Repetitive, undocumented and often without financial reward, women traditionally and historically contribute to the home by cleaning, cooking, sewing and caring for children. Much of the work done daily by women is intended to be undone. Washed clothes are dirtied and lovingly prepared meals are eaten. The currency in these exchanges is something other than financial or tangible.

 

Here, this exchange is to some extent also embodied in the act of making, the sewing together of each pillowcase. Using my grandmother’s vintage sewing machine, precious family heirloom, the performative act of slowly and laboriously putting together the 365 pillowcases was significant and is intended to represent and honour the duties aligned as feminine.

 

The pillows are each, over the course of a 365-day year, a journey back to visit a lost past and altered future.  When the artist is on one side of the world and home is on the other, while she sleeps, they wake. Through dreaming and recollection, personal experiences become fixed, as a series of moments. Each single image becomes a metaphor for the distance travelled, over which something has been lost or altered.

 

Post departure, there is arrival; a new environment in which the way we perceive ourselves may collide with the way others perceive us. In the smallest of things, more complex than words, names or spoken language, the innate and instinctual may suddenly become ‘foreign’ as individuals respond differently to the same circumstances. In contrast, although from different backgrounds, individuals may respond in a similar manner, bestowing a sense of familiarity and recognition.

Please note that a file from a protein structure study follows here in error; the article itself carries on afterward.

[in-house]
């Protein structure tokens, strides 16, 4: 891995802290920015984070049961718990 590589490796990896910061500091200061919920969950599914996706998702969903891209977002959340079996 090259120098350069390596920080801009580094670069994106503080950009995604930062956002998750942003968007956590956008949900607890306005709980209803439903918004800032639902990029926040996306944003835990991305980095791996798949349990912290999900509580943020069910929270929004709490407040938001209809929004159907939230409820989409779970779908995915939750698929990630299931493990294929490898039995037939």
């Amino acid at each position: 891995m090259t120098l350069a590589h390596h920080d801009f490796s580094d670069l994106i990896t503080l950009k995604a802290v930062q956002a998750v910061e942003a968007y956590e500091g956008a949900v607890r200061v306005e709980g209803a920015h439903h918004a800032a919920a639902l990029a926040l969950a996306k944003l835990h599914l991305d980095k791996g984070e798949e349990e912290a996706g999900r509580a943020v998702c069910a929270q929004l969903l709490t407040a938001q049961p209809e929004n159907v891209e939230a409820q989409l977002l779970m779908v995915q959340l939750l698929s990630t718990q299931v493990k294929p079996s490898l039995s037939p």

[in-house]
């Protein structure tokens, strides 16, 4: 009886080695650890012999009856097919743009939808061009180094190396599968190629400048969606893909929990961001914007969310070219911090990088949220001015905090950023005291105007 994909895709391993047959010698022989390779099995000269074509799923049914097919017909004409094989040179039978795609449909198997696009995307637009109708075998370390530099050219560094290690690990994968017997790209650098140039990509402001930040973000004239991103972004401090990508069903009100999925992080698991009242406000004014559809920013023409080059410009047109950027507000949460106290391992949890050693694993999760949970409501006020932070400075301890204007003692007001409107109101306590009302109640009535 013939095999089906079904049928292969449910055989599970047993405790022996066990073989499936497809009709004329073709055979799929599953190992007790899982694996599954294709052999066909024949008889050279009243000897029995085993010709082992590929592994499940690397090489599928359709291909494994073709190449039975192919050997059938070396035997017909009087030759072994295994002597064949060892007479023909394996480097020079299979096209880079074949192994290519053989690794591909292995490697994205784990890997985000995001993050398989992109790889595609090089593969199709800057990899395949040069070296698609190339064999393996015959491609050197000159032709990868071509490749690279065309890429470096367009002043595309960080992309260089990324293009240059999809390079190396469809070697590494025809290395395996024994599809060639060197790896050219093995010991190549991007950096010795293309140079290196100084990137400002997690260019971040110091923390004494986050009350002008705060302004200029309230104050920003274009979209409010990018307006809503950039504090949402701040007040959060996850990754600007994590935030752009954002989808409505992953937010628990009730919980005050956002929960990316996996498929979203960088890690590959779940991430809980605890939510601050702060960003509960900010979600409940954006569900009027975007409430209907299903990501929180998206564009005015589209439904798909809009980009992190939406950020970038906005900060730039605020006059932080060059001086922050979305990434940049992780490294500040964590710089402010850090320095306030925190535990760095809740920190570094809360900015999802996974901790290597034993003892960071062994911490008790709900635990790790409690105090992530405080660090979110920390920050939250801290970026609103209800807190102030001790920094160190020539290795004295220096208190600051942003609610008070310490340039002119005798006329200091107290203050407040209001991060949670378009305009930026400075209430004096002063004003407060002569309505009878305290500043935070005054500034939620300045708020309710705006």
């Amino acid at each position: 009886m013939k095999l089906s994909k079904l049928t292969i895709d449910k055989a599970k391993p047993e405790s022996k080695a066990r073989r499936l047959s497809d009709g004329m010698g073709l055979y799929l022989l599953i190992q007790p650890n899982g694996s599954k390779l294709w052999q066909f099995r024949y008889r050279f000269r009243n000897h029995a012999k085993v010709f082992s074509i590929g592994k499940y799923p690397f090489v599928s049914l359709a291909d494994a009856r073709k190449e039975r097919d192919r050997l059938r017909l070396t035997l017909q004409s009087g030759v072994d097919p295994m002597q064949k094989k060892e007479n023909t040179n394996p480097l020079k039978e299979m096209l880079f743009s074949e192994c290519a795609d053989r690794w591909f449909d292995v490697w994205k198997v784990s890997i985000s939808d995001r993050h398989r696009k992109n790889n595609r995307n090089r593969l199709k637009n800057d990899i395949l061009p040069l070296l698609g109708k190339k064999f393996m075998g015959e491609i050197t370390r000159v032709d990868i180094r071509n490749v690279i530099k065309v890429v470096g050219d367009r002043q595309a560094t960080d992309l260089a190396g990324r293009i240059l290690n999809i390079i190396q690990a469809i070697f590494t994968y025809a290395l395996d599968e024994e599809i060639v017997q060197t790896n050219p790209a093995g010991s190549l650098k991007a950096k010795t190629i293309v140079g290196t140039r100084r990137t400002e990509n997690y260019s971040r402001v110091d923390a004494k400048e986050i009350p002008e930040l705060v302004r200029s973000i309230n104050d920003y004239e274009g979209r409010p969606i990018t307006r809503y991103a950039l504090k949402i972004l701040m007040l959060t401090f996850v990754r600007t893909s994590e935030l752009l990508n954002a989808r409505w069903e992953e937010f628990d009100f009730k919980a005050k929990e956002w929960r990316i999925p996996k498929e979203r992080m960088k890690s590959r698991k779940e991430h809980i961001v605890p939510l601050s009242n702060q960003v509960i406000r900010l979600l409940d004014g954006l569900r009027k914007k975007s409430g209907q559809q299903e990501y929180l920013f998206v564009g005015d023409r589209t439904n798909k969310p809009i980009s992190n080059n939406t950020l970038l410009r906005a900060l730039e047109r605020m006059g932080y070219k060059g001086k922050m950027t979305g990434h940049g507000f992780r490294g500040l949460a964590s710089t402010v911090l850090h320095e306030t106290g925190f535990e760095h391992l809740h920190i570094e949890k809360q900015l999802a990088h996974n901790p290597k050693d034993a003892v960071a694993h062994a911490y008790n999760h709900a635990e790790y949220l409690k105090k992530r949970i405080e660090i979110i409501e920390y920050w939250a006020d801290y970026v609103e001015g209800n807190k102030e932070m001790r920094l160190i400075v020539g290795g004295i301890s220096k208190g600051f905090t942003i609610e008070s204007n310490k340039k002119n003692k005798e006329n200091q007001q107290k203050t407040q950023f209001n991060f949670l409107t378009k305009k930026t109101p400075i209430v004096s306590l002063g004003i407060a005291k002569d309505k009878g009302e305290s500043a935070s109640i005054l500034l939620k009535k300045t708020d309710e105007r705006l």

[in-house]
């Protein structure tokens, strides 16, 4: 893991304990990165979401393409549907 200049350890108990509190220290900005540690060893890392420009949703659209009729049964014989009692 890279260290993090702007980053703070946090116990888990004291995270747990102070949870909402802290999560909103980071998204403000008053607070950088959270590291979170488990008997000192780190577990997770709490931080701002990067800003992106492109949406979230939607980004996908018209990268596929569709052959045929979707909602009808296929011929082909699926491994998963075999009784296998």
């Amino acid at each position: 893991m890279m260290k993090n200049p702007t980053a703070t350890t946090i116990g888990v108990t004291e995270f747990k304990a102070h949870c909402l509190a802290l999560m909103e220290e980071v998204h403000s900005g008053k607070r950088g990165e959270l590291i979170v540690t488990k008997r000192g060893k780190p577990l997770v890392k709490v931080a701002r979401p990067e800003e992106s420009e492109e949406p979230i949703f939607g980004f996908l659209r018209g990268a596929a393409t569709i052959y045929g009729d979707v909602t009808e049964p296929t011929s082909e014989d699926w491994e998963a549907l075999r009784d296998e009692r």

The In Transit house is brimful of pillows, leaving us to assume that although some remain unseen, each bears an image, a recollection and a point of departure. It is in this space, between the unknown and the recognizable, where anxiety and fear lurk for the emigrant. There are things hidden, each from each. This ‘unknowable’ mingles with the lost and is represented by the innermost pillows, those we cannot see. They imply a fracturing of reality caused by the fading of simple, everyday rituals.

 

This work raises more questions than it answers.  What shifts in value will the material and immaterial undergo in a new environment? How does this change our perception of permanence? How do the lines on a map define us? How connected are we actually, to the land in which we are born? Is it possible to adopt and simultaneously incorporate the heritage of a new place into our own heritage?

 

In Transit speaks of the emotional and physical shifts that disturb our perception of the permanent, the mutable and fragile nature of collective identity. Through In Transit, memories invoking the place of origin become an act of resistance, defiant in the face of change. Do we ever actually arrive, or are we to remain ‘in transit’ in perpetuity? Here exists an opportunity to reencounter stories as interconnected fragments of everyday life in a globalized world. In presenting In Transit  I do not offer definitive answers, but suggest that embedded in the fragments of the past, present and future, elements of a personal truth must be continuously recomposed like the pieces of an eternal puzzle.